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CONTINUATION OF THE APPENDIX.
HAVING promised some instances of the cruelties inflict. ed on the Irish, they will naturally be expected. But what to select, from such a mass of horrors, is a difficult question. If my professional occupations should leave me so much leisure hereafter, I may probably employ it in further pursuit of à subject so interesting to humanity, and so necessary to truth. For the present, the following extracts may suffice, to authenticate all that has been asserted in the correspond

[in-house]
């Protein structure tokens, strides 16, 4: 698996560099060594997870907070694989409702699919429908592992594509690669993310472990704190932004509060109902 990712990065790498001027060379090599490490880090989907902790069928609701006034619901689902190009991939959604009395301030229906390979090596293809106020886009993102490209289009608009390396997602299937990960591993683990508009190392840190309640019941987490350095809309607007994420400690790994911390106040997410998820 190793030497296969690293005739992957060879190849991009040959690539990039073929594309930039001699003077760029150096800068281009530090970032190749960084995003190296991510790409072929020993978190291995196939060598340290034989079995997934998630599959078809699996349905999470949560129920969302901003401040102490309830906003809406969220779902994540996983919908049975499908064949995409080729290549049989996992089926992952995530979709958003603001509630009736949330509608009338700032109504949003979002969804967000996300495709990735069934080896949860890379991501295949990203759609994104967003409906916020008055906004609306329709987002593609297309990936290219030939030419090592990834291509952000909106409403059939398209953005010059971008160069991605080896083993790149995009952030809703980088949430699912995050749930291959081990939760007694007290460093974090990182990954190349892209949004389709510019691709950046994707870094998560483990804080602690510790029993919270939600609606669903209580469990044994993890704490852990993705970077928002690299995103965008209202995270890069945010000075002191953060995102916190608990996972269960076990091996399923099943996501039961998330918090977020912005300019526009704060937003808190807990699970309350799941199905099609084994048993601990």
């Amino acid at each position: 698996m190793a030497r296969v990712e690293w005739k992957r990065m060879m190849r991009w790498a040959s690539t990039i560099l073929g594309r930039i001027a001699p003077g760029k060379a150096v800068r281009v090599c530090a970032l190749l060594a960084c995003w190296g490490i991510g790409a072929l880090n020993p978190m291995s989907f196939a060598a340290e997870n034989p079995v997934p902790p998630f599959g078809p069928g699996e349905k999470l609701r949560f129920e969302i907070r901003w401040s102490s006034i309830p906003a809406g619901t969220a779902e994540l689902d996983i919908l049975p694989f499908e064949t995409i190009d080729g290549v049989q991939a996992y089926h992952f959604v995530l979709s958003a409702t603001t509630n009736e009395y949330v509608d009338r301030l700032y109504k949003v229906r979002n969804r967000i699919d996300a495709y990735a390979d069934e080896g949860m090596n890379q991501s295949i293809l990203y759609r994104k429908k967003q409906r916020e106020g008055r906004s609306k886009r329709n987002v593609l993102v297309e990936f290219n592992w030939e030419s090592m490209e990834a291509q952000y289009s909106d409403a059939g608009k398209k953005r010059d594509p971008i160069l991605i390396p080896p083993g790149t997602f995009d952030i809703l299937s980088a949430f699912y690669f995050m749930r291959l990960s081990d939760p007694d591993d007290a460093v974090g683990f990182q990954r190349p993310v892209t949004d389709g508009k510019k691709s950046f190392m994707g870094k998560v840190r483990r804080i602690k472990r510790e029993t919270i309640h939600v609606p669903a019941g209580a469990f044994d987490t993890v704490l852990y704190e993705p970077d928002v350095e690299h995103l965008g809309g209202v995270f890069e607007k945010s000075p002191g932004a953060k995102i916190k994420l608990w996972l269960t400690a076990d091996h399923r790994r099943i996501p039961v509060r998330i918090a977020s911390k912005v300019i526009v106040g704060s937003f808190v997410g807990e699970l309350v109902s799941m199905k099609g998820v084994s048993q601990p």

And it will readily appear to any candid mind, to which of the contending parties in Ireland the imputation of TREASON is most deservedly ascribable.
TEST OF THE ORANGEMEN,
Orangeman's original Test. I do hereby swear, that I will be true to the king and government, and that I will EXTERMINATE, as far as I am able, the Catholics of Ireland.
QUESTIONS. Where are you?
At the house of bondage. Where are you going? To the Promised Land. Stand fast yourself?
Through the Red Sea.
I am afraid.
Signs of the Orangemen. Take your right hand, and put it to your right hunch, turn round, saying, great is the man that sent me ; then take your left hand and say, welcome brother Prince of Orange.
Such was the grossness of that faction which now gov. erns both England and Ireland, it is almost incredible.
AMENDED OATH OF ORANGEMEN, As it is said to bave issued from the hands of the Grand Master of the
Orange Lodges in Ulster.